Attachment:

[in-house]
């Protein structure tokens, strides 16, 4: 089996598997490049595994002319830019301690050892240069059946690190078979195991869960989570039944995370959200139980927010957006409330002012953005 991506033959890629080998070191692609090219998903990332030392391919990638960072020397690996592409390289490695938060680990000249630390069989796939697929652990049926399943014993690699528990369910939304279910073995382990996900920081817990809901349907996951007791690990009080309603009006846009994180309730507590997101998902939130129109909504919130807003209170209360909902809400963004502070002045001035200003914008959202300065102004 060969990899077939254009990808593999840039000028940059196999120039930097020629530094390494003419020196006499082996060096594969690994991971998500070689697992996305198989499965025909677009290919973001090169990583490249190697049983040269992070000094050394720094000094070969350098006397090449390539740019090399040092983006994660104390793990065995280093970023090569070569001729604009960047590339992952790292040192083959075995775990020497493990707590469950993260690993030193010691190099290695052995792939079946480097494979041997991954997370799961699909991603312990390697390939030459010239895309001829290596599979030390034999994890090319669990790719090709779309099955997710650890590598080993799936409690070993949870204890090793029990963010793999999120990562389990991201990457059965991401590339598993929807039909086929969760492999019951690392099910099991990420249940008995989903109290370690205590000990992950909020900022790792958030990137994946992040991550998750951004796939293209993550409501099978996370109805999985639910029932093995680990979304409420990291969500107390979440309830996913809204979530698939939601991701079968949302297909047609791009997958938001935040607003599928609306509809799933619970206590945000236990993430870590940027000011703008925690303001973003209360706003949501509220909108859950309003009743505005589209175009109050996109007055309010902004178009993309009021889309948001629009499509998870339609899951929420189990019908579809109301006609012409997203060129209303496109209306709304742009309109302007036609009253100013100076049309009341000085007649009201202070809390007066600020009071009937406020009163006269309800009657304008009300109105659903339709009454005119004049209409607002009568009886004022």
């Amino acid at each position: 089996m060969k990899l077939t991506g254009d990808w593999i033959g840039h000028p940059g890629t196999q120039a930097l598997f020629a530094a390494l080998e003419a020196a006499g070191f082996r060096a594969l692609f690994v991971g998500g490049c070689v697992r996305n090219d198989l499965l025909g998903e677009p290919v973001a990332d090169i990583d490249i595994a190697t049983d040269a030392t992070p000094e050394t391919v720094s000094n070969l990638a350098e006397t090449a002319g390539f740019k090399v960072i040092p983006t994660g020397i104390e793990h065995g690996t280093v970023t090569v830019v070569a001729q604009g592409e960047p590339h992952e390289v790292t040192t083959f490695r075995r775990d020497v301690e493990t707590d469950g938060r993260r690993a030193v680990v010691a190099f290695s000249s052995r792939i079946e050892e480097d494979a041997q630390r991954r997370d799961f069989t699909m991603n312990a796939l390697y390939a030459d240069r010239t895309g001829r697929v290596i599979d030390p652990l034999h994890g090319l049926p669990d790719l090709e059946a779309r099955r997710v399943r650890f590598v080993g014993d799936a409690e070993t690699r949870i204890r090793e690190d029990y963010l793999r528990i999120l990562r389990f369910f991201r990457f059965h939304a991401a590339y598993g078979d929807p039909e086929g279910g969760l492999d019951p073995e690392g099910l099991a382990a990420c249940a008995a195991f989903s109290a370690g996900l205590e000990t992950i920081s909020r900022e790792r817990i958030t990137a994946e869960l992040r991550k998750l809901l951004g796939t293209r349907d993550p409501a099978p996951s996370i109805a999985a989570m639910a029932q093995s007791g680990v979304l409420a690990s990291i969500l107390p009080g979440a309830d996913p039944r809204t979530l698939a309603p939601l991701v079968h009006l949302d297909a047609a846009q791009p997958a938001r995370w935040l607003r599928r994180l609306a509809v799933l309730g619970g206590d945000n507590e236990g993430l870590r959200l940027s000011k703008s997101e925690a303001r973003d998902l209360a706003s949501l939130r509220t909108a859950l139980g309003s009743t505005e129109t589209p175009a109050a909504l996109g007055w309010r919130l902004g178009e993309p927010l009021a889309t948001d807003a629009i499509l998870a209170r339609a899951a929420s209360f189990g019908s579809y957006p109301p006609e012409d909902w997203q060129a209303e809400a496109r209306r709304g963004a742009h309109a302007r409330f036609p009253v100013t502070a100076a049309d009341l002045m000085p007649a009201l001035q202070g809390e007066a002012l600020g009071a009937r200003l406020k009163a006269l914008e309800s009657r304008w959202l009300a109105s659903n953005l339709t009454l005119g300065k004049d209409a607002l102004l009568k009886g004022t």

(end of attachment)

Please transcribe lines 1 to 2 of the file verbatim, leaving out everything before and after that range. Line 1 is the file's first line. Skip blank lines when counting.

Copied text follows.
[in-house]
């Protein structure tokens, strides 16, 4: 089996598997490049595994002319830019301690050892240069059946690190078979195991869960989570039944995370959200139980927010957006409330002012953005 991506033959890629080998070191692609090219998903990332030392391919990638960072020397690996592409390289490695938060680990000249630390069989796939697929652990049926399943014993690699528990369910939304279910073995382990996900920081817990809901349907996951007791690990009080309603009006846009994180309730507590997101998902939130129109909504919130807003209170209360909902809400963004502070002045001035200003914008959202300065102004 060969990899077939254009990808593999840039000028940059196999120039930097020629530094390494003419020196006499082996060096594969690994991971998500070689697992996305198989499965025909677009290919973001090169990583490249190697049983040269992070000094050394720094000094070969350098006397090449390539740019090399040092983006994660104390793990065995280093970023090569070569001729604009960047590339992952790292040192083959075995775990020497493990707590469950993260690993030193010691190099290695052995792939079946480097494979041997991954997370799961699909991603312990390697390939030459010239895309001829290596599979030390034999994890090319669990790719090709779309099955997710650890590598080993799936409690070993949870204890090793029990963010793999999120990562389990991201990457059965991401590339598993929807039909086929969760492999019951690392099910099991990420249940008995989903109290370690205590000990992950909020900022790792958030990137994946992040991550998750951004796939293209993550409501099978996370109805999985639910029932093995680990979304409420990291969500107390979440309830996913809204979530698939939601991701079968949302297909047609791009997958938001935040607003599928609306509809799933619970206590945000236990993430870590940027000011703008925690303001973003209360706003949501509220909108859950309003009743505005589209175009109050996109007055309010902004178009993309009021889309948001629009499509998870339609899951929420189990019908579809109301006609012409997203060129209303496109209306709304742009309109302007036609009253100013100076049309009341000085007649009201202070809390007066600020009071009937406020009163006269309800009657304008009300109105659903339709009454005119004049209409607002009568009886004022």